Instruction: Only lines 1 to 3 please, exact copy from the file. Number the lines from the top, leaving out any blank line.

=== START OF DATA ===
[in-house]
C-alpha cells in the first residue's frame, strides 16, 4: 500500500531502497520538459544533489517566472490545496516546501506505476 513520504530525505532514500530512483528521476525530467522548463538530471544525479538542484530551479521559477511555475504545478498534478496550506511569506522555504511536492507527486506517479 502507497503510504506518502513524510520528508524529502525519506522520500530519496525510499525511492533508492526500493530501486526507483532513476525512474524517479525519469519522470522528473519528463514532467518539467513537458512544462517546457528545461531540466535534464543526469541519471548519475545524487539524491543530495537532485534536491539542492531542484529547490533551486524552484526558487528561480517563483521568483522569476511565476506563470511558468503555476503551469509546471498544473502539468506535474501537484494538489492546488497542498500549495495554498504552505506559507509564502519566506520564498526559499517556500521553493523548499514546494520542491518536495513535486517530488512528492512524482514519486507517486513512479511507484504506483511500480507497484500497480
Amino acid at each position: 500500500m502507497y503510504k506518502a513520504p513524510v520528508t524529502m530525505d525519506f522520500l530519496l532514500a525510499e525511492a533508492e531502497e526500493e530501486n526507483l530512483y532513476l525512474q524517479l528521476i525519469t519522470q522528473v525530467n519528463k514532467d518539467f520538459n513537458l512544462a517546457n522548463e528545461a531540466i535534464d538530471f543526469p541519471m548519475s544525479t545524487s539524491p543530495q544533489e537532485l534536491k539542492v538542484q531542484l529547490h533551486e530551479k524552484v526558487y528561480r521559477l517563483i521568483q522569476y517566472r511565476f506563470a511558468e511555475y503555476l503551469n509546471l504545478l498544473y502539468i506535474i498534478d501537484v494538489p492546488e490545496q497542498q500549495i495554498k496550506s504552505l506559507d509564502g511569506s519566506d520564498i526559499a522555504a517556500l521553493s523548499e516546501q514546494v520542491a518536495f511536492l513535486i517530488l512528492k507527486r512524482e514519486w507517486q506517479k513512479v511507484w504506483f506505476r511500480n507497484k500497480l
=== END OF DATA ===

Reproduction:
[in-house]
C-alpha cells in the first residue's frame, strides 16, 4: 500500500531502497520538459544533489517566472490545496516546501506505476 513520504530525505532514500530512483528521476525530467522548463538530471544525479538542484530551479521559477511555475504545478498534478496550506511569506522555504511536492507527486506517479 502507497503510504506518502513524510520528508524529502525519506522520500530519496525510499525511492533508492526500493530501486526507483532513476525512474524517479525519469519522470522528473519528463514532467518539467513537458512544462517546457528545461531540466535534464543526469541519471548519475545524487539524491543530495537532485534536491539542492531542484529547490533551486524552484526558487528561480517563483521568483522569476511565476506563470511558468503555476503551469509546471498544473502539468506535474501537484494538489492546488497542498500549495495554498504552505506559507509564502519566506520564498526559499517556500521553493523548499514546494520542491518536495513535486517530488512528492512524482514519486507517486513512479511507484504506483511500480507497484500497480
Amino acid at each position: 500500500m502507497y503510504k506518502a513520504p513524510v520528508t524529502m530525505d525519506f522520500l530519496l532514500a525510499e525511492a533508492e531502497e526500493e530501486n526507483l530512483y532513476l525512474q524517479l528521476i525519469t519522470q522528473v525530467n519528463k514532467d518539467f520538459n513537458l512544462a517546457n522548463e528545461a531540466i535534464d538530471f543526469p541519471m548519475s544525479t545524487s539524491p543530495q544533489e537532485l534536491k539542492v538542484q531542484l529547490h533551486e530551479k524552484v526558487y528561480r521559477l517563483i521568483q522569476y517566472r511565476f506563470a511558468e511555475y503555476l503551469n509546471l504545478l498544473y502539468i506535474i498534478d501537484v494538489p492546488e490545496q497542498q500549495i495554498k496550506s504552505l506559507d509564502g511569506s519566506d520564498i526559499a522555504a517556500l521553493s523548499e516546501q514546494v520542491a518536495f511536492l513535486i517530488l512528492k507527486r512524482e514519486w507517486q506517479k513512479v511507484w504506483f506505476r511500480n507497484k500497480l